You’ve likely thrown around the term “curb appeal” when it comes to residential properties. You may have even said it before about your own home. If you’ve ever sold a past home, you likely did some basic curb appeal improvements like painting the house, pressure washing the driveway, or planting some colorful plants outside to improve the curb appeal and entice potential buyers into your home.
But, did you know that curb appeal for a company matters as well? In some instances, curb appeal may be physical, like the appearance of a physical property or building, or it could be an online presence. Does curb appeal matter if you’re offering a great product? Absolutely. How many times have you gone to a website only to not make a purchase because the website felt sketchy? Or, were there other times that you actually decided to not enter into a physical storefront because it was poorly marked or the parking lot was atrocious and you couldn’t find a spot? Each of these is an example of why curb appeal matters.
Below are some of the ways you may want to consider improving the curb appeal of your business to increase sales and improve your company image.
Identify if your physical storefront is welcoming. Your physical signage should be clear, easy to read, and well lit. If someone were driving by your property, they shouldn’t have to wonder if they just passed your place of business; customers should be able to quickly identify where your company is located if you sell direct business-to-consumer. So, signage is number one on the list of things to consider. Make it easy for customers to know if you are open and where you are located.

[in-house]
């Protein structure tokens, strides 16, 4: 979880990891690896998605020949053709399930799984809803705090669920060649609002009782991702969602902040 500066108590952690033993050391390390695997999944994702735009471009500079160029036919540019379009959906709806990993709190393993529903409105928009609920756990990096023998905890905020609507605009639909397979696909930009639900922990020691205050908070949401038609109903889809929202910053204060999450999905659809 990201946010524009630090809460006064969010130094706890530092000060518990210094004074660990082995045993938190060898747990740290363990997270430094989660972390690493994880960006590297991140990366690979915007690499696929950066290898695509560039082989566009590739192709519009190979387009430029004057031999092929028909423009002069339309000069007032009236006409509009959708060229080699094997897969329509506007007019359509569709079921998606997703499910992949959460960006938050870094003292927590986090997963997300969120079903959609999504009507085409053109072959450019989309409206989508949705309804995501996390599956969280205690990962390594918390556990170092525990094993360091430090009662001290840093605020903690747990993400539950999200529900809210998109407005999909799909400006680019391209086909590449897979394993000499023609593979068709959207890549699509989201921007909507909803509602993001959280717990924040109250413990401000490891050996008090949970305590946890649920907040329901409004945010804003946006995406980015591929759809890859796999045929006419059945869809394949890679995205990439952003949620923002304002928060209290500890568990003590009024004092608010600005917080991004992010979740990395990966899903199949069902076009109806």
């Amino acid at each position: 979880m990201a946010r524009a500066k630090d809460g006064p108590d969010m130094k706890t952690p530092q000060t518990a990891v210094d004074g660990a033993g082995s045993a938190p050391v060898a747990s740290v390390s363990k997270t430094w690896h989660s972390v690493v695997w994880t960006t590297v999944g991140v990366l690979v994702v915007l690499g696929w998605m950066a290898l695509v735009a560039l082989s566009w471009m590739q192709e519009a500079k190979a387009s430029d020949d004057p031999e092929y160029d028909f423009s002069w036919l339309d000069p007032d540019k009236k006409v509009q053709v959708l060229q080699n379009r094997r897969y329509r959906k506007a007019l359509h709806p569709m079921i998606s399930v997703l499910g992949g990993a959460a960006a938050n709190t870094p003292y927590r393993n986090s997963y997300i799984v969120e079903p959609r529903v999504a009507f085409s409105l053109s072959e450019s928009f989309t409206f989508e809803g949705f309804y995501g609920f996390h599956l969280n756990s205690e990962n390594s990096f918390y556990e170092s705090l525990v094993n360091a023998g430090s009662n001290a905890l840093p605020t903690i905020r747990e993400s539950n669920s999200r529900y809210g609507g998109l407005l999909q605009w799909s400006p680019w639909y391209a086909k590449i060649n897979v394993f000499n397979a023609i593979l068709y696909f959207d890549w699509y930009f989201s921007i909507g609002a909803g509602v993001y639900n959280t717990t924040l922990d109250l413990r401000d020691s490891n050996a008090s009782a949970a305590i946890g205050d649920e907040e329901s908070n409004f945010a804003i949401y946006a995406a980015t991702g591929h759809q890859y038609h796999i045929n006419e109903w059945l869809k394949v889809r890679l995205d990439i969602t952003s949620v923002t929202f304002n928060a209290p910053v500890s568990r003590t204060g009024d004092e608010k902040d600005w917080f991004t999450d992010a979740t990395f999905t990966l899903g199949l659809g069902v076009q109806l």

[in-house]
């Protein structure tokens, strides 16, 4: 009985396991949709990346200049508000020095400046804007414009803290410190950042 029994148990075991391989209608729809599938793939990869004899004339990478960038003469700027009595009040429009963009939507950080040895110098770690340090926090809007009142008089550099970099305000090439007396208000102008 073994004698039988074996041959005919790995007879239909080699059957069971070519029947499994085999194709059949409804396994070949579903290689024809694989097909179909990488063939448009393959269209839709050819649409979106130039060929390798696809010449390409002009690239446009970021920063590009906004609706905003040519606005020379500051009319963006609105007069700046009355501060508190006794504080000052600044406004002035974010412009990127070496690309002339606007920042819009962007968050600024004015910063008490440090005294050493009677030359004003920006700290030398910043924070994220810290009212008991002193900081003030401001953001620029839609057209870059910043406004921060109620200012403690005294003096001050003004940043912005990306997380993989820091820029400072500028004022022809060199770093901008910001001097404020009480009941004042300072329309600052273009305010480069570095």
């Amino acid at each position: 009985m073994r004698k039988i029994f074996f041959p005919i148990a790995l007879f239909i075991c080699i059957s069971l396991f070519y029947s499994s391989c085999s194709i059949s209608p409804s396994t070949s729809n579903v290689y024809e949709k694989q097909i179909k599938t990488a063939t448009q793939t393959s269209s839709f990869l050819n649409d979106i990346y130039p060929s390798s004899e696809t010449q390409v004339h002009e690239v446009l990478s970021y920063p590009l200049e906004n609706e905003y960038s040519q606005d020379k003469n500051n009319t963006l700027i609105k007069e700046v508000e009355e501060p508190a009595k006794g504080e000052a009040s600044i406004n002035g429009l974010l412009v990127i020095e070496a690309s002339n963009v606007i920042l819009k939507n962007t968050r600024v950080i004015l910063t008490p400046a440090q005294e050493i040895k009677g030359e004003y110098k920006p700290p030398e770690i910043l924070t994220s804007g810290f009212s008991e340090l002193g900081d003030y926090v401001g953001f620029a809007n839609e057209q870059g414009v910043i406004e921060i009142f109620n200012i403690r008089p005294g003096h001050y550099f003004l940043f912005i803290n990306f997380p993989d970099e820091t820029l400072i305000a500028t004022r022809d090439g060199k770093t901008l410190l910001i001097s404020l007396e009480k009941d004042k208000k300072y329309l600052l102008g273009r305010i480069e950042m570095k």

The parking lot
Next, what does your parking lot look like? If your business is a quarter-mile down a gravel road, consider making some improvements. Do you hear honking outside of your business every time a customer tries to find a parking spot? What can you do to improve parking options? It might mean paying for reserved spots in front of your business, or it could be that you need to invest in some asphalt paving to improve the ease of getting to your business.
Keep it clean
If your store is crisp, clean, and bursting at the seams with fantastic pieces that customers can’t wait to buy, but the sidewalk outside your store is dusty, has an old welcome mat that is coming apart, and there’s a family of spiders lurking beside the door, invest in a broom. It seems obvious, but it’s likely you may not even use the front door to enter, so go out front and try to see your store from the perspective of your potential customers. Clean the windows and sweep the front path.
Fix any glaring website errors
The average customer decides within two seconds of first arriving on your website if they are willing to stay or move on to the next option. Know your audience, and then declutter your website. Make it fresh and use a theme that is clean and doesn’t overwhelm the visitor. Any products to purchase should be front-and-center, and your website should be devoid of any extraneous information or services.
The curb appeal for your business matters. Investing in these basic aspects will encourage more traffic to your small company.